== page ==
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So I was playing around with the linked list in JS and came up with the following question:

Lets say, that we have an array and a linked list both with 5000 elements. We want to insert new element at index 10. The array way is pretty simple. We insert the new element at the given index and move the rest of the elements one index forward. So I tried doing this with linked list and end it up with the following:

Getting the implementation of linked list from Nicholas Zakas and adding additional method addOnPosition(data,index). At the end here is the code:

function LinkedList() {
this._head = null;
this._length = 0;
}

LinkedList.prototype = {

constructor: LinkedList,

add: function(data) {

    var node = {
            data: data,
            next: null
        },
        current;

    if (this._head === null) {
        this._head = node;
    }
    else {
        current = this._head;
        while (current.next) {
            current = current.next;
        }
        current.next = node;
    }
    this._length++;
},

remove: function(index) {

    if (index > -1 && index < this._length) {

        var current = this._head,
            previous,
            i = 0;


        if (index === 0) {
            this._head = current.next;
        }
        else {
            while (i++ < index) {
                previous = current;
                current = current.next;
            }
            previous.next = current.next;
        }

        this._length--;
        return current.data;
    }
    else {
        return null;
    }
},

item: function(index) {

    var current = this._head,
        i = 0;

    if (index > - 1 && index < this._length) {

        while (i++ < index) {
            current = current.next;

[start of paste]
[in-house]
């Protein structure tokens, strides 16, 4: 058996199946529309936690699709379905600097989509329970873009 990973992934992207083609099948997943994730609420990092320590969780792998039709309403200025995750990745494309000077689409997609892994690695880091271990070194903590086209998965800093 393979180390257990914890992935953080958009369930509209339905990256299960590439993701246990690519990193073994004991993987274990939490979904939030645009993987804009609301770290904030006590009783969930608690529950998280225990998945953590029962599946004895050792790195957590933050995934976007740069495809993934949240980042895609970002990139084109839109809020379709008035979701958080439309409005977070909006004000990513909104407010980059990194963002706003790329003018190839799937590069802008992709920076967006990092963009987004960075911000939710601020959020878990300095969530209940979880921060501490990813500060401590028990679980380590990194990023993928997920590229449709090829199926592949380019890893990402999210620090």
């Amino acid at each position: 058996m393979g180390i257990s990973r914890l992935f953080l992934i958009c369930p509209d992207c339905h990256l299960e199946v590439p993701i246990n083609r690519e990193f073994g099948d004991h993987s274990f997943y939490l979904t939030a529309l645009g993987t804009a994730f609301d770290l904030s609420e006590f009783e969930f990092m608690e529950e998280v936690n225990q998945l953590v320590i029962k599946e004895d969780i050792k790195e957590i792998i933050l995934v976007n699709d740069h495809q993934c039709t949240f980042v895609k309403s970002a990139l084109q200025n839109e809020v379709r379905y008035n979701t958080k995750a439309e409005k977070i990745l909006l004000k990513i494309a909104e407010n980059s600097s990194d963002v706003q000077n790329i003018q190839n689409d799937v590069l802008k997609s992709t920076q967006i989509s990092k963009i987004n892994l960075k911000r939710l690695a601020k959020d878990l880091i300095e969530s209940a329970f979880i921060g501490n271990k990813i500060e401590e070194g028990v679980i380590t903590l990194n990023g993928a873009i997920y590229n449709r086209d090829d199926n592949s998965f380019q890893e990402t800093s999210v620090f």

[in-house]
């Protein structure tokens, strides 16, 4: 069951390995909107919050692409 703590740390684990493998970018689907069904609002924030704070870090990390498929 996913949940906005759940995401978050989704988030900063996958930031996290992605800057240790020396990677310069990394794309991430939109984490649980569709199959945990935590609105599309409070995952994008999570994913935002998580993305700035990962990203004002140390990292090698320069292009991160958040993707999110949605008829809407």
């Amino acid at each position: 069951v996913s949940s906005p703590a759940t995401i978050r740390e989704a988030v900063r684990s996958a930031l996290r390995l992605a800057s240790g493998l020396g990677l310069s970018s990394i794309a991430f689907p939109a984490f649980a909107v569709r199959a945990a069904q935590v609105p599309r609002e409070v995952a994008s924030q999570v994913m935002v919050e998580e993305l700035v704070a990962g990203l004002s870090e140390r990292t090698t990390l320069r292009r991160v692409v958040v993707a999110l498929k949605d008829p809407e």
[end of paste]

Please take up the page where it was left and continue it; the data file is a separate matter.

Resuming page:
}
        return current.data;

    }
    else {
        return null;
    }
},

addOnPosition: function(data,index) {

    if (index > -1 && index <= this._length) {
        var node = {
                data: data,
                next: null
            },
            current = this._head,
            i = 0,
            temp,
            previous;

        if (this._head === null) {
            this._head = node;
        }
        else {
            if (index === 0) {
                this._head = node;
                node.next = current;
            }
            else {
                while (i++ < index) {
                    previous = current;
                    current = current.next;
                }
                previous.next = node;
                node.next = current;
            }
        }
        this._length++;
    }
    else {
        return null;
    }
},

toArray: function() {
    var result = [],
        current = this._head;

    while (current) {
        result.push(current.data);
        current = current.next;
    }
    return result;
},
toString: function() {
    return this.toArray().toString();
}
}

At the end, my question is: Is this method faster than doing all this with array and if it is, what is the complexity for both? And probably the more important, did I missed something with the adOnPosition method implementation?

share|improve this question
1